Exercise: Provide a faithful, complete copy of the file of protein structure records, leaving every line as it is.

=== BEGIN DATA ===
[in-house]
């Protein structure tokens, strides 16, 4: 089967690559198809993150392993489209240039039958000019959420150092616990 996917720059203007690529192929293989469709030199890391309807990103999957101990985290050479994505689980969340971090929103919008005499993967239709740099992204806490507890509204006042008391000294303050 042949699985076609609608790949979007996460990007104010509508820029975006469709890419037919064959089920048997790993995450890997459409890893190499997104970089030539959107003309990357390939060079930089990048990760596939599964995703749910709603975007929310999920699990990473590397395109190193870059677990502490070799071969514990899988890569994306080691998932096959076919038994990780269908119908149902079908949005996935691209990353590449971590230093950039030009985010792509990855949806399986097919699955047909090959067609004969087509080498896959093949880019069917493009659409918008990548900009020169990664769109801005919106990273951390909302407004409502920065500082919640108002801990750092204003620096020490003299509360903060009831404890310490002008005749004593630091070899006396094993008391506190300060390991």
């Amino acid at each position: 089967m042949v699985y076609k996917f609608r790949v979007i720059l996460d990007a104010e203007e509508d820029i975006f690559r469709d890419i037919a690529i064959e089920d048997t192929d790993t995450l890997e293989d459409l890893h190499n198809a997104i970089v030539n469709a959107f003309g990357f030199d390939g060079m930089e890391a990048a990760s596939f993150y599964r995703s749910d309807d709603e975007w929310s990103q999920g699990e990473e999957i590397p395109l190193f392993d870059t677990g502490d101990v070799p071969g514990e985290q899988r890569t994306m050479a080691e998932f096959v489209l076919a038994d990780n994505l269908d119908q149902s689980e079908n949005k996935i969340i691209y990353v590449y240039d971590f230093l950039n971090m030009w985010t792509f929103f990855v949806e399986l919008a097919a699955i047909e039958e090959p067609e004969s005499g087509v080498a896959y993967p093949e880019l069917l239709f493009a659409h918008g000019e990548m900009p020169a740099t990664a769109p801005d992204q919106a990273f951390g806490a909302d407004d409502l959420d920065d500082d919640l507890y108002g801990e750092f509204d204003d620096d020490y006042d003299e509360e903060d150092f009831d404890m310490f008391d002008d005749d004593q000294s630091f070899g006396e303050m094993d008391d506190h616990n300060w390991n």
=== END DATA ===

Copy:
[in-house]
């Protein structure tokens, strides 16, 4: 089967690559198809993150392993489209240039039958000019959420150092616990 996917720059203007690529192929293989469709030199890391309807990103999957101990985290050479994505689980969340971090929103919008005499993967239709740099992204806490507890509204006042008391000294303050 042949699985076609609608790949979007996460990007104010509508820029975006469709890419037919064959089920048997790993995450890997459409890893190499997104970089030539959107003309990357390939060079930089990048990760596939599964995703749910709603975007929310999920699990990473590397395109190193870059677990502490070799071969514990899988890569994306080691998932096959076919038994990780269908119908149902079908949005996935691209990353590449971590230093950039030009985010792509990855949806399986097919699955047909090959067609004969087509080498896959093949880019069917493009659409918008990548900009020169990664769109801005919106990273951390909302407004409502920065500082919640108002801990750092204003620096020490003299509360903060009831404890310490002008005749004593630091070899006396094993008391506190300060390991």
């Amino acid at each position: 089967m042949v699985y076609k996917f609608r790949v979007i720059l996460d990007a104010e203007e509508d820029i975006f690559r469709d890419i037919a690529i064959e089920d048997t192929d790993t995450l890997e293989d459409l890893h190499n198809a997104i970089v030539n469709a959107f003309g990357f030199d390939g060079m930089e890391a990048a990760s596939f993150y599964r995703s749910d309807d709603e975007w929310s990103q999920g699990e990473e999957i590397p395109l190193f392993d870059t677990g502490d101990v070799p071969g514990e985290q899988r890569t994306m050479a080691e998932f096959v489209l076919a038994d990780n994505l269908d119908q149902s689980e079908n949005k996935i969340i691209y990353v590449y240039d971590f230093l950039n971090m030009w985010t792509f929103f990855v949806e399986l919008a097919a699955i047909e039958e090959p067609e004969s005499g087509v080498a896959y993967p093949e880019l069917l239709f493009a659409h918008g000019e990548m900009p020169a740099t990664a769109p801005d992204q919106a990273f951390g806490a909302d407004d409502l959420d920065d500082d919640l507890y108002g801990e750092f509204d204003d620096d020490y006042d003299e509360e903060d150092f009831d404890m310490f008391d002008d005749d004593q000294s630091f070899g006396e303050m094993d008391d506190h616990n300060w390991n």